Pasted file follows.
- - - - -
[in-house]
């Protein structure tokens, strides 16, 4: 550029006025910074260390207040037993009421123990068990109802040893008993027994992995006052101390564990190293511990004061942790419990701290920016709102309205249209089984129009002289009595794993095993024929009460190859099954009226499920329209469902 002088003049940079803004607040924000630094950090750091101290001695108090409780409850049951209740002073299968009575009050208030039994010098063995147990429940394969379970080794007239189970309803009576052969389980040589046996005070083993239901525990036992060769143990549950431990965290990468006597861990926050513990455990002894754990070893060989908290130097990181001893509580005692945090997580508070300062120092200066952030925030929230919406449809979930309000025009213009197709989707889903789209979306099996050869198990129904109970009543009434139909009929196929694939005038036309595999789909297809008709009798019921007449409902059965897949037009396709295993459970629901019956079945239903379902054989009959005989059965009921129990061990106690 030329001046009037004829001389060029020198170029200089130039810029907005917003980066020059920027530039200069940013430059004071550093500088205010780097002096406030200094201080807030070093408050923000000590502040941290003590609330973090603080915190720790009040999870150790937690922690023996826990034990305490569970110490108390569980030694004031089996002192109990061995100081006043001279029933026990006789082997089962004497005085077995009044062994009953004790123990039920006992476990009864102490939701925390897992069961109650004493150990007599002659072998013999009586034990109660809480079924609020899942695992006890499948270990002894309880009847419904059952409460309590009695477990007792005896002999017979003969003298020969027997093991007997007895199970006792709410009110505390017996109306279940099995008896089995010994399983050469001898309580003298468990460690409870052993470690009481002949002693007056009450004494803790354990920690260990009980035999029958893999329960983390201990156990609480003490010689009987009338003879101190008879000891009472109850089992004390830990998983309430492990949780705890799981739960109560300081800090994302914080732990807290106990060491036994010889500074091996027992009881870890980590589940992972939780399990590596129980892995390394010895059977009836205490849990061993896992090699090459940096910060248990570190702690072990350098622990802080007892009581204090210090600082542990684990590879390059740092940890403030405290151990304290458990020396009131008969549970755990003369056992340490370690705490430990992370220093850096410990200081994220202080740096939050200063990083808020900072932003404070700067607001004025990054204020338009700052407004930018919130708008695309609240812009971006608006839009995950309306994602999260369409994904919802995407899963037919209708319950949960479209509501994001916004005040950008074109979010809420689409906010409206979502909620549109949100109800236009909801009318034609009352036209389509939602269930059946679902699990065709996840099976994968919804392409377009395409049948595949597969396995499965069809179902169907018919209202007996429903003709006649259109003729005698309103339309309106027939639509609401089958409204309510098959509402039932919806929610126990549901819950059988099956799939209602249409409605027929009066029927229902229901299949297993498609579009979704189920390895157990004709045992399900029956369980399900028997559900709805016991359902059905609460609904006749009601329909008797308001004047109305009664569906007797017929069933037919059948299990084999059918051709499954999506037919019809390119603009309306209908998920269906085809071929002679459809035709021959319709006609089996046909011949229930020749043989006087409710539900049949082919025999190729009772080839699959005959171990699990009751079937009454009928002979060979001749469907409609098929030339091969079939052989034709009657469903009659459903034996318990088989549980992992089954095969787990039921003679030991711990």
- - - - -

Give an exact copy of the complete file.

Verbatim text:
[in-house]
């Protein structure tokens, strides 16, 4: 550029006025910074260390207040037993009421123990068990109802040893008993027994992995006052101390564990190293511990004061942790419990701290920016709102309205249209089984129009002289009595794993095993024929009460190859099954009226499920329209469902 002088003049940079803004607040924000630094950090750091101290001695108090409780409850049951209740002073299968009575009050208030039994010098063995147990429940394969379970080794007239189970309803009576052969389980040589046996005070083993239901525990036992060769143990549950431990965290990468006597861990926050513990455990002894754990070893060989908290130097990181001893509580005692945090997580508070300062120092200066952030925030929230919406449809979930309000025009213009197709989707889903789209979306099996050869198990129904109970009543009434139909009929196929694939005038036309595999789909297809008709009798019921007449409902059965897949037009396709295993459970629901019956079945239903379902054989009959005989059965009921129990061990106690 030329001046009037004829001389060029020198170029200089130039810029907005917003980066020059920027530039200069940013430059004071550093500088205010780097002096406030200094201080807030070093408050923000000590502040941290003590609330973090603080915190720790009040999870150790937690922690023996826990034990305490569970110490108390569980030694004031089996002192109990061995100081006043001279029933026990006789082997089962004497005085077995009044062994009953004790123990039920006992476990009864102490939701925390897992069961109650004493150990007599002659072998013999009586034990109660809480079924609020899942695992006890499948270990002894309880009847419904059952409460309590009695477990007792005896002999017979003969003298020969027997093991007997007895199970006792709410009110505390017996109306279940099995008896089995010994399983050469001898309580003298468990460690409870052993470690009481002949002693007056009450004494803790354990920690260990009980035999029958893999329960983390201990156990609480003490010689009987009338003879101190008879000891009472109850089992004390830990998983309430492990949780705890799981739960109560300081800090994302914080732990807290106990060491036994010889500074091996027992009881870890980590589940992972939780399990590596129980892995390394010895059977009836205490849990061993896992090699090459940096910060248990570190702690072990350098622990802080007892009581204090210090600082542990684990590879390059740092940890403030405290151990304290458990020396009131008969549970755990003369056992340490370690705490430990992370220093850096410990200081994220202080740096939050200063990083808020900072932003404070700067607001004025990054204020338009700052407004930018919130708008695309609240812009971006608006839009995950309306994602999260369409994904919802995407899963037919209708319950949960479209509501994001916004005040950008074109979010809420689409906010409206979502909620549109949100109800236009909801009318034609009352036209389509939602269930059946679902699990065709996840099976994968919804392409377009395409049948595949597969396995499965069809179902169907018919209202007996429903003709006649259109003729005698309103339309309106027939639509609401089958409204309510098959509402039932919806929610126990549901819950059988099956799939209602249409409605027929009066029927229902229901299949297993498609579009979704189920390895157990004709045992399900029956369980399900028997559900709805016991359902059905609460609904006749009601329909008797308001004047109305009664569906007797017929069933037919059948299990084999059918051709499954999506037919019809390119603009309306209908998920269906085809071929002679459809035709021959319709006609089996046909011949229930020749043989006087409710539900049949082919025999190729009772080839699959005959171990699990009751079937009454009928002979060979001749469907409609098929030339091969079939052989034709009657469903009659459903034996318990088989549980992992089954095969787990039921003679030991711990």